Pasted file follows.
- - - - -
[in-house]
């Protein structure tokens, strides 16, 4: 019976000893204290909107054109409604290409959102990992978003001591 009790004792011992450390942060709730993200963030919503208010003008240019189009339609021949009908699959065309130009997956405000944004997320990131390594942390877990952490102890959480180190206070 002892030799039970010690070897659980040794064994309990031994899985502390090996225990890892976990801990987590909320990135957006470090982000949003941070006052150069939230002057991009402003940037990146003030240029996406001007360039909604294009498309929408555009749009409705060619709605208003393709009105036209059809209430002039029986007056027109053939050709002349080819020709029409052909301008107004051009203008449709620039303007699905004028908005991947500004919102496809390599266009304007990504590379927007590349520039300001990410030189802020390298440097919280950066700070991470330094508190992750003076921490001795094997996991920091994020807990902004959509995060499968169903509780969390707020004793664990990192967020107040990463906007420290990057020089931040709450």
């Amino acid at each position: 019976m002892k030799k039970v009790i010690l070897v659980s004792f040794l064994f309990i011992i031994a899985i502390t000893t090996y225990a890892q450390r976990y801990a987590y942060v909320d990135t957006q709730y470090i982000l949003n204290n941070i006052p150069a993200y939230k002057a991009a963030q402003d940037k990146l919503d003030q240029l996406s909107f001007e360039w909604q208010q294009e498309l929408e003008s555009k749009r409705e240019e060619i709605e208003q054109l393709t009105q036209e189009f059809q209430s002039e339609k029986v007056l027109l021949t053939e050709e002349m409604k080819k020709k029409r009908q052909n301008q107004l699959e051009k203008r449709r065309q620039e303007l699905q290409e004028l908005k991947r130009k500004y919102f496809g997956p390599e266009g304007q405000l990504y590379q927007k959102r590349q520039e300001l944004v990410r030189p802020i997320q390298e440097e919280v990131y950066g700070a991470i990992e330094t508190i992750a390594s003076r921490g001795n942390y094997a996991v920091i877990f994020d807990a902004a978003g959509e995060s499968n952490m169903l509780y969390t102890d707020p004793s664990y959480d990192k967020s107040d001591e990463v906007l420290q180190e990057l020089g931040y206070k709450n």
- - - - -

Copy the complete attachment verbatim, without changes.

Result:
[in-house]
């Protein structure tokens, strides 16, 4: 019976000893204290909107054109409604290409959102990992978003001591 009790004792011992450390942060709730993200963030919503208010003008240019189009339609021949009908699959065309130009997956405000944004997320990131390594942390877990952490102890959480180190206070 002892030799039970010690070897659980040794064994309990031994899985502390090996225990890892976990801990987590909320990135957006470090982000949003941070006052150069939230002057991009402003940037990146003030240029996406001007360039909604294009498309929408555009749009409705060619709605208003393709009105036209059809209430002039029986007056027109053939050709002349080819020709029409052909301008107004051009203008449709620039303007699905004028908005991947500004919102496809390599266009304007990504590379927007590349520039300001990410030189802020390298440097919280950066700070991470330094508190992750003076921490001795094997996991920091994020807990902004959509995060499968169903509780969390707020004793664990990192967020107040990463906007420290990057020089931040709450």
């Amino acid at each position: 019976m002892k030799k039970v009790i010690l070897v659980s004792f040794l064994f309990i011992i031994a899985i502390t000893t090996y225990a890892q450390r976990y801990a987590y942060v909320d990135t957006q709730y470090i982000l949003n204290n941070i006052p150069a993200y939230k002057a991009a963030q402003d940037k990146l919503d003030q240029l996406s909107f001007e360039w909604q208010q294009e498309l929408e003008s555009k749009r409705e240019e060619i709605e208003q054109l393709t009105q036209e189009f059809q209430s002039e339609k029986v007056l027109l021949t053939e050709e002349m409604k080819k020709k029409r009908q052909n301008q107004l699959e051009k203008r449709r065309q620039e303007l699905q290409e004028l908005k991947r130009k500004y919102f496809g997956p390599e266009g304007q405000l990504y590379q927007k959102r590349q520039e300001l944004v990410r030189p802020i997320q390298e440097e919280v990131y950066g700070a991470i990992e330094t508190i992750a390594s003076r921490g001795n942390y094997a996991v920091i877990f994020d807990a902004a978003g959509e995060s499968n952490m169903l509780y969390t102890d707020p004793s664990y959480d990192k967020s107040d001591e990463v906007l420290q180190e990057l020089g931040y206070k709450n």